Will Another Cut Finally Kill the Bond Rally?
Yes, if investors believe this is as low as rates will go. Bond yields have been terrible in 2003, but total returns on bonds have been above the historical annual average of 5.3% for long-term government bonds.
Vanguard Long-Term Bond Index, for example, has returned 9.6% so far in 2003. But much of that total return has been from capital appreciation as bond prices rose thanks to the Federal Reserve's interest rate cuts while yields fell. If that drop in interest rates is over, returns from bonds and bond funds will gradually converge on their actual yields. The Vanguard Long-Term Bond Index currently yields 5.07%, not bad, but half the total return for the year to date.
Logically, bond prices should stop rising because we're clearly at the end of the interest rate cuts. But there's another factor at work here: Foreign central banks are buying U.S. bonds, especially U.S. Treasuries, as a way to prop up the dollar against their own currencies. Jim Grant of
Grant's Interest Rate Observer
reports that foreign central bank holdings of Treasuries are up 22% in the past year. That's a lot of buying that could keep bond prices ticking upward, even if the Federal Reserve has left the rate-cutting game.
Will Another Cut Push More Investors Into Stocks?
You bet. That's exactly what the Fed seems to intend. Propping up and extending the housing boom created a positive wealth effect that helped consumers keep on spending, even though they'd suffered huge hits to their wealth in the stock market.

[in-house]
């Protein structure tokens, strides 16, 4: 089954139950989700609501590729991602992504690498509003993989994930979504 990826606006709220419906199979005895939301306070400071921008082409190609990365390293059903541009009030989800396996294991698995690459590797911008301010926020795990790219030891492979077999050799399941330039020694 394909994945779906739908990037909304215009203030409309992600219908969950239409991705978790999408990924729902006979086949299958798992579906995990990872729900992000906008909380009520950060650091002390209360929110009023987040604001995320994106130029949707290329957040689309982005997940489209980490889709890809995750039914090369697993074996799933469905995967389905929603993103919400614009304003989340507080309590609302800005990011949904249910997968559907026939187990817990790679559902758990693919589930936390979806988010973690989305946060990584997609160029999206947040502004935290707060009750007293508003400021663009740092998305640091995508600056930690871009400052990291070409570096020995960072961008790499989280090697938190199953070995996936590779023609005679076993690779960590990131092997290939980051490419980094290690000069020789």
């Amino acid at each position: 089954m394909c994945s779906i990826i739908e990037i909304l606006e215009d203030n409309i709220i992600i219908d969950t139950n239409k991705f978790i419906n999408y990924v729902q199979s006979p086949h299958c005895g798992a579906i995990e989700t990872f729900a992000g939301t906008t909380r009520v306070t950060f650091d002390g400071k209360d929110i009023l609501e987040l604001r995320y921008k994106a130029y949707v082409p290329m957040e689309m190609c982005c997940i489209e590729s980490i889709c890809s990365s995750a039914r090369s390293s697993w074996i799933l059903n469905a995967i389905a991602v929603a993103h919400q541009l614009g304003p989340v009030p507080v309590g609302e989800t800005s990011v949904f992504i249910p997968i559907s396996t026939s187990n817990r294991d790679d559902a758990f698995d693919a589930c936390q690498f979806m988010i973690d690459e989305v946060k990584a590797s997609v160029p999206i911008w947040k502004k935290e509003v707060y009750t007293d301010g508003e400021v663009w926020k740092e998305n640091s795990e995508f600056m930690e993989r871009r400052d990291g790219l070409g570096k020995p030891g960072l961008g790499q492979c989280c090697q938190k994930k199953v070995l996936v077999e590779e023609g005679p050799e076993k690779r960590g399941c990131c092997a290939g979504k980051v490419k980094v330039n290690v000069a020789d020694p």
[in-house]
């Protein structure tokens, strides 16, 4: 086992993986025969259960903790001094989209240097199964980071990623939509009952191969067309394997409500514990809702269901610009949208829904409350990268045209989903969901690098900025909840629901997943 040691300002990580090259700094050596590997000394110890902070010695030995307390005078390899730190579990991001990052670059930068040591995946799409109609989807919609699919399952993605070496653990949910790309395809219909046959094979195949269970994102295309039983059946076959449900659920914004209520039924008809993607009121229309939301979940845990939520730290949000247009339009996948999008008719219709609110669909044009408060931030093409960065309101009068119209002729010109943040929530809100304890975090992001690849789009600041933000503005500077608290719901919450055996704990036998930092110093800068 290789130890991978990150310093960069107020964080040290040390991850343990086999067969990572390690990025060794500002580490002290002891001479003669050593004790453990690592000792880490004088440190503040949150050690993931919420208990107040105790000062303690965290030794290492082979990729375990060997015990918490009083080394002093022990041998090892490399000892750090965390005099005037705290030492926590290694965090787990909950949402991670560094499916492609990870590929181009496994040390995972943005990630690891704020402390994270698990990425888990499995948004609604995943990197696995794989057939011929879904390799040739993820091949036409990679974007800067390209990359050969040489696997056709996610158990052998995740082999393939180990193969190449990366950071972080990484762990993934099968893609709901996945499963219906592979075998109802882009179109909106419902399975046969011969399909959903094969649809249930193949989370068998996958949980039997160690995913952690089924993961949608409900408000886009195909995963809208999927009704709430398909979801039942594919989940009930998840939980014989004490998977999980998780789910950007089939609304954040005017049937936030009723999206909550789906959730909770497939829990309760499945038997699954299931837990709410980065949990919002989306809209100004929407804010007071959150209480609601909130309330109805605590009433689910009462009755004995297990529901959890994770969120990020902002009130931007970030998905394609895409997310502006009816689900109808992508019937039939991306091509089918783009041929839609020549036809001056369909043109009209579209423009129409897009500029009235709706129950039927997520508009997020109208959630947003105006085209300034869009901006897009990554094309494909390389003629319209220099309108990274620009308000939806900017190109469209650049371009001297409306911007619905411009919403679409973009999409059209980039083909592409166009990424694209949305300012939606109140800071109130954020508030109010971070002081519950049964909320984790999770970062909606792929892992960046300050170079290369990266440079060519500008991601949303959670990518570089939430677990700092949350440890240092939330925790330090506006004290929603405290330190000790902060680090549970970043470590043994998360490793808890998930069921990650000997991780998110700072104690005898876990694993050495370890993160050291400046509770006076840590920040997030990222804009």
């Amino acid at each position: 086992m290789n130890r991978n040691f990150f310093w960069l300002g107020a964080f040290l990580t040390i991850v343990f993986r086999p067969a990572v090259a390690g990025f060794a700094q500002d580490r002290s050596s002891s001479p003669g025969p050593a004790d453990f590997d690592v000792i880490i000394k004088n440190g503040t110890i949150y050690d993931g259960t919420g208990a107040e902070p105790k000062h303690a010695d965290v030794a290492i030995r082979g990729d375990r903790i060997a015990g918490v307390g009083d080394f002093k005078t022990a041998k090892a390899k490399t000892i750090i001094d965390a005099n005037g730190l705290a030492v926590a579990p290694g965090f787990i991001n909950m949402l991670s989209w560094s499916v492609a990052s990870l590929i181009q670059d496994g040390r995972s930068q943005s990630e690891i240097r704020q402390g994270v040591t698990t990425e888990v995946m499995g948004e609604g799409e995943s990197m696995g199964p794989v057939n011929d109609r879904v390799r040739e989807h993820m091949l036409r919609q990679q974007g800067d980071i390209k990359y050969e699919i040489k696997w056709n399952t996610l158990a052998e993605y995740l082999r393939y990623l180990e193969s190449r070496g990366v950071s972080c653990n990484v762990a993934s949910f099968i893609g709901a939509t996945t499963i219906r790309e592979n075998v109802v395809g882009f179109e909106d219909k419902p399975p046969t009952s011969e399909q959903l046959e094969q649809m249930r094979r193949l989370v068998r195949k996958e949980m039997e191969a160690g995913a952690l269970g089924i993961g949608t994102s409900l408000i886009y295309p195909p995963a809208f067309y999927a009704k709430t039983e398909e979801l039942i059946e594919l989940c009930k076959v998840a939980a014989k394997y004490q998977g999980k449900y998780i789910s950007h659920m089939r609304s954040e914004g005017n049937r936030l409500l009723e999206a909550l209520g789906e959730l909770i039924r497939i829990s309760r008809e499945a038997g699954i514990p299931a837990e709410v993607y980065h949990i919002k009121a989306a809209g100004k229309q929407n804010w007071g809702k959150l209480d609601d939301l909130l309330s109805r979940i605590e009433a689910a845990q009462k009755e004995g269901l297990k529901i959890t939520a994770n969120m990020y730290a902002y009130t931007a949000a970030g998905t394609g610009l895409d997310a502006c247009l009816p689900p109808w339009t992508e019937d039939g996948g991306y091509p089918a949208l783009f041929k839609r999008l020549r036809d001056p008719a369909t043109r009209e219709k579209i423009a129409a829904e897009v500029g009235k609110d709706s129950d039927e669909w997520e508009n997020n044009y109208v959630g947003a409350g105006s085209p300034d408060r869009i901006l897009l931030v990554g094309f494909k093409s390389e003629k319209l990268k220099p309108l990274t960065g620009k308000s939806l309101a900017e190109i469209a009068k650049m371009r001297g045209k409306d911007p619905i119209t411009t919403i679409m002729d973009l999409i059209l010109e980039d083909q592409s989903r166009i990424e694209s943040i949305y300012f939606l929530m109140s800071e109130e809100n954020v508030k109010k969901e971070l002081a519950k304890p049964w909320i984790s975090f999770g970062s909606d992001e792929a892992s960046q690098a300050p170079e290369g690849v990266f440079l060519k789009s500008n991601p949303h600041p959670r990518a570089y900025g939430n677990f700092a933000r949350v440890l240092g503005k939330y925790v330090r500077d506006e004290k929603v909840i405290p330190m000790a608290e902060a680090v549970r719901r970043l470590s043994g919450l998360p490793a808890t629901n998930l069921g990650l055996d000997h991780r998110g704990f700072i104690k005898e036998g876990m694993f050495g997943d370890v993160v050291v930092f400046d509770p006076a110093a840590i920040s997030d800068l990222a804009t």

Adding a little more fuel to equity prices will give consumer confidence another boost as investors start seeing black ink on their quarterly financial statements. And increasing equity prices will help corporations trade equity for debt on their balance sheets, improving corporate profits and providing cheap money again for investment in capital equipment.
At least that's the way the story is supposed to go. Apologies to Mae West, but too much of a good thing isn't always wonderful. The potential unintended consequence in this case would be to reinflate the bubble in financial assets before it has fully finished deflating from its maximum expansion in 2000. If corporate spending on real assets doesn't pick up, the liquidity that the Fed is adding to the economy, plus its nudge to move investors from bonds to stocks, could send stock prices climbing again without support from improving economic fundamentals.
The danger here is that with capacity utilization about 74% in May, corporations won't see a need to increase capital spending. And that will leave a lot of dollars chasing financial assets.
Will U.S. Rate Cuts Knock Other Countries for a Loop?
That's clearly the fear at those foreign central banks that are busy buying U.S. Treasuries. Cuts in U.S. interest rates and worries over the strength and timing of a U.S. economic recovery sent the value of the U.S. dollar tumbling against the currencies of our trading partners.
But those partners, especially the ones that have built their economies around exports, can't afford to see their products priced out of the U.S. market. So they sell yen or Deutsche marks and buy dollar-denominated assets such as Treasury notes to strengthen the dollar against their own currencies.
How long can these foreign central banks keep this up? As long as they've got ink and paper to print more money. And as long as the political winds say that the risk of future inflation is more than offset by the rewards of current employment. U.S. exports should get a modest boost, but the dollar probably won't sink too much further from current levels.
These are just the possible unintended consequences from a conventional interest rate cut of 25 to 50 basis points. Be prepared.
At the time of publication, Jim Jubak owned or controlled shares in none of the equities mentioned in this column. He does not own short positions in any stock mentioned in this column.